The ways in which high-end retailers have been adjusting to cater to men are trickling down to more basic retail. While luxury men’s wear has been on the rise, apparently so has general male purchasing power. Dads are doing more of the family shopping, and stores and brands are changing to accommodate their tastes and habits.
What’s signifying a change in who’s buying what for the family is the fact that general retailers are re-orienting products around male shopping preferences. Procter & Gamble, for example, is setting up men’s grooming aisles at a range of stores, because more men pick out these products for themselves now, rather than rely on women to do it for them. Meanwhile, this past summer, Bloomingdale’s introduced a men’s-only arcade that took the store-within-a-store trend and turned it into a focal point for their male customer base. Sears re-organized male-oriented products so that tools and workwear were next to each other, because apparently men move through stores faster and don’t like having to ask where things are. What’s interesting is that this shift is yet another example in recent ways physical retail has followed trends set by online retail in order to keep up — e-commerce is already well-adjusted to cater to its male customer base.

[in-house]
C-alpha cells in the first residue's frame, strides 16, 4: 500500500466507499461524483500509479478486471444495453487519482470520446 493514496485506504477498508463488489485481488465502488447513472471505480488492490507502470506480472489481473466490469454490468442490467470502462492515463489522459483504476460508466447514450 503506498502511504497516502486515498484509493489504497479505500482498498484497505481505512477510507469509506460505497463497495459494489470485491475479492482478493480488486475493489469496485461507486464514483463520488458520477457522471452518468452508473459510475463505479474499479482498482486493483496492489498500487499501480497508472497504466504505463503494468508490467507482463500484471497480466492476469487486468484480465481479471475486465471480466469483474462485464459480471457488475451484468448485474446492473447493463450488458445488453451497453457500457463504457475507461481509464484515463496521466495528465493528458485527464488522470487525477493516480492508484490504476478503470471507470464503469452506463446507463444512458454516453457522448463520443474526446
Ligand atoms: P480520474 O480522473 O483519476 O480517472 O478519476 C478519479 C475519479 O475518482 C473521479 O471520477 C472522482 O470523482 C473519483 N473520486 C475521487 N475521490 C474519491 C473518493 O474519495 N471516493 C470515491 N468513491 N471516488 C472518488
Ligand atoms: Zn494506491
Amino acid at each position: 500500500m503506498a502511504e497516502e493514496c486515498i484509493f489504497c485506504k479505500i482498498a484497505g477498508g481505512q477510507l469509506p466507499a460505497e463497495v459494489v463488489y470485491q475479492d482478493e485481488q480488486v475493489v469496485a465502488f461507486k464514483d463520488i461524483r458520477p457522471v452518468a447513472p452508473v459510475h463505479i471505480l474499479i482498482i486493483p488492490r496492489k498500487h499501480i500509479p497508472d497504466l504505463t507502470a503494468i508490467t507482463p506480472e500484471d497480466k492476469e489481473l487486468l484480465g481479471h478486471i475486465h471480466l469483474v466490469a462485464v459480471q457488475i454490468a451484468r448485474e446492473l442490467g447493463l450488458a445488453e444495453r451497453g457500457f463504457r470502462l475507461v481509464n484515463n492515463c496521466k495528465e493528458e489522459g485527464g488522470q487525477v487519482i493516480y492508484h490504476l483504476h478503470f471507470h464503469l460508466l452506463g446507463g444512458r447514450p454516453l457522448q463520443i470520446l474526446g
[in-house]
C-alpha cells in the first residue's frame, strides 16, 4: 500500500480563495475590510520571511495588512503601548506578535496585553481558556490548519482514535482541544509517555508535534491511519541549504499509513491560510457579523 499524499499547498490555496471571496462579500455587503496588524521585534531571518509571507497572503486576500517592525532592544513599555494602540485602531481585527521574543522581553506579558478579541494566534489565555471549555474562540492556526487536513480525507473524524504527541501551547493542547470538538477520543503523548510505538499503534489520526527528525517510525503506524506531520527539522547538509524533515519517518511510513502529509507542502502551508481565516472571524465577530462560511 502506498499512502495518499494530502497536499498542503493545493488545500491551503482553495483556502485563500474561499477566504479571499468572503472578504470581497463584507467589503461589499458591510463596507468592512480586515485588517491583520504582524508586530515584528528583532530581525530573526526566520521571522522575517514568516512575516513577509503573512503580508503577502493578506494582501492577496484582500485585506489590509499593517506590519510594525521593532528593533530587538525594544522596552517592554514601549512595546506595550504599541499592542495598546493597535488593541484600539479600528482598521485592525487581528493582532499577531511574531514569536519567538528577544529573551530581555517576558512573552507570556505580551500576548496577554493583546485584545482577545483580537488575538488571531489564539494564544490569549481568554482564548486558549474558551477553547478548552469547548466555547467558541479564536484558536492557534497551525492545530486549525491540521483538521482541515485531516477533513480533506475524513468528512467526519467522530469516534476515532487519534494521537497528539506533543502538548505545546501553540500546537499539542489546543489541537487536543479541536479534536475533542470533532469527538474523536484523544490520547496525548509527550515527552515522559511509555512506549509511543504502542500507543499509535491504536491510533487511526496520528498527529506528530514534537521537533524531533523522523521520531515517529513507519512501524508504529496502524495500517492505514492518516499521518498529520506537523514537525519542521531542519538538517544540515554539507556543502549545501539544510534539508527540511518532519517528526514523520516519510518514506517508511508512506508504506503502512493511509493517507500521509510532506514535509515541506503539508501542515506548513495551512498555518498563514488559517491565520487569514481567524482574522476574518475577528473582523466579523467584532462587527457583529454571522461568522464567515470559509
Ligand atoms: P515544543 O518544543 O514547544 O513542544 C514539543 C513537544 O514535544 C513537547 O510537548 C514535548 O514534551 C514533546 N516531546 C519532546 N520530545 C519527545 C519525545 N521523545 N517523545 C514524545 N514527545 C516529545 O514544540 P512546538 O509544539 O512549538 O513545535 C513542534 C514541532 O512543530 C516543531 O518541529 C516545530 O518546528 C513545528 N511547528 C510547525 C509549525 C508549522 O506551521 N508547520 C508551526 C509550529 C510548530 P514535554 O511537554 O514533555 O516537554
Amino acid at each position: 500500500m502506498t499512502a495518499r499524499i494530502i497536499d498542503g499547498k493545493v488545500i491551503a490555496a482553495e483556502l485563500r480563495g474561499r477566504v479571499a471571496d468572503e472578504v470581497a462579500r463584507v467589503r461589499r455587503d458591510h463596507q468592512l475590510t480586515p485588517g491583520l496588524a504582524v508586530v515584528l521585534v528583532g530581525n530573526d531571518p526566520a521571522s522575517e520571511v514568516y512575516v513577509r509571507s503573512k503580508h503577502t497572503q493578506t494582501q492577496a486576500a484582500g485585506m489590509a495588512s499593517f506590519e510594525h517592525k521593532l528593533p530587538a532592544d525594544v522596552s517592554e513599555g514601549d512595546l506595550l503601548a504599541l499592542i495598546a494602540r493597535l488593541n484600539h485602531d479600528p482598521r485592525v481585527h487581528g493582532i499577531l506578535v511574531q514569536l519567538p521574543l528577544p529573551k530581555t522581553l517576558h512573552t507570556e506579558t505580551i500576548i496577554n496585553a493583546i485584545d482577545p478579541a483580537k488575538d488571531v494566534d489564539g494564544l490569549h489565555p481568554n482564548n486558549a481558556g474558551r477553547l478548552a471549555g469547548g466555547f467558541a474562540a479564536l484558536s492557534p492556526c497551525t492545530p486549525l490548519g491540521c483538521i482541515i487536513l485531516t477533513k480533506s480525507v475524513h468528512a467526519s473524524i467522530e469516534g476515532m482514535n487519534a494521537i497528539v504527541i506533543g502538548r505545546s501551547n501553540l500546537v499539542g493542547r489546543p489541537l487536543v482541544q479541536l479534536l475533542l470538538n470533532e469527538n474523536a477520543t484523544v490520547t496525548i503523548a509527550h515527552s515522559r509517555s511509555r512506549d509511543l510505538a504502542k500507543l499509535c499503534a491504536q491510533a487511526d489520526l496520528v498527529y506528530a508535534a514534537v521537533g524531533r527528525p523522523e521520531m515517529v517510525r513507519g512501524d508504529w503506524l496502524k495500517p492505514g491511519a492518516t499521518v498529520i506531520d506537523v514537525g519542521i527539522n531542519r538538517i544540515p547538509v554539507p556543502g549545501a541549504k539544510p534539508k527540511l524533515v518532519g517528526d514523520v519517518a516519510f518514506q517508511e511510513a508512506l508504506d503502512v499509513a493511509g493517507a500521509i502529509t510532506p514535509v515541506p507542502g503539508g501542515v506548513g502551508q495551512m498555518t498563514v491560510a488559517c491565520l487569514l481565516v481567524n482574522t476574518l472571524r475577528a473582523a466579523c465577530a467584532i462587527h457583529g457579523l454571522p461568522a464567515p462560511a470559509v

All of this is a big step forward from other recent retail efforts to cater to men, like the Australian Ikea that tested out a “Manland,” where men could basically go hang out while their wives and girlfriends did the actual shopping. So, ladies, the next time you find the layout at a big box retailer doesn’t seem to quite work for you, you’ve got men, and their increasing predilection to do the family shopping, to thank.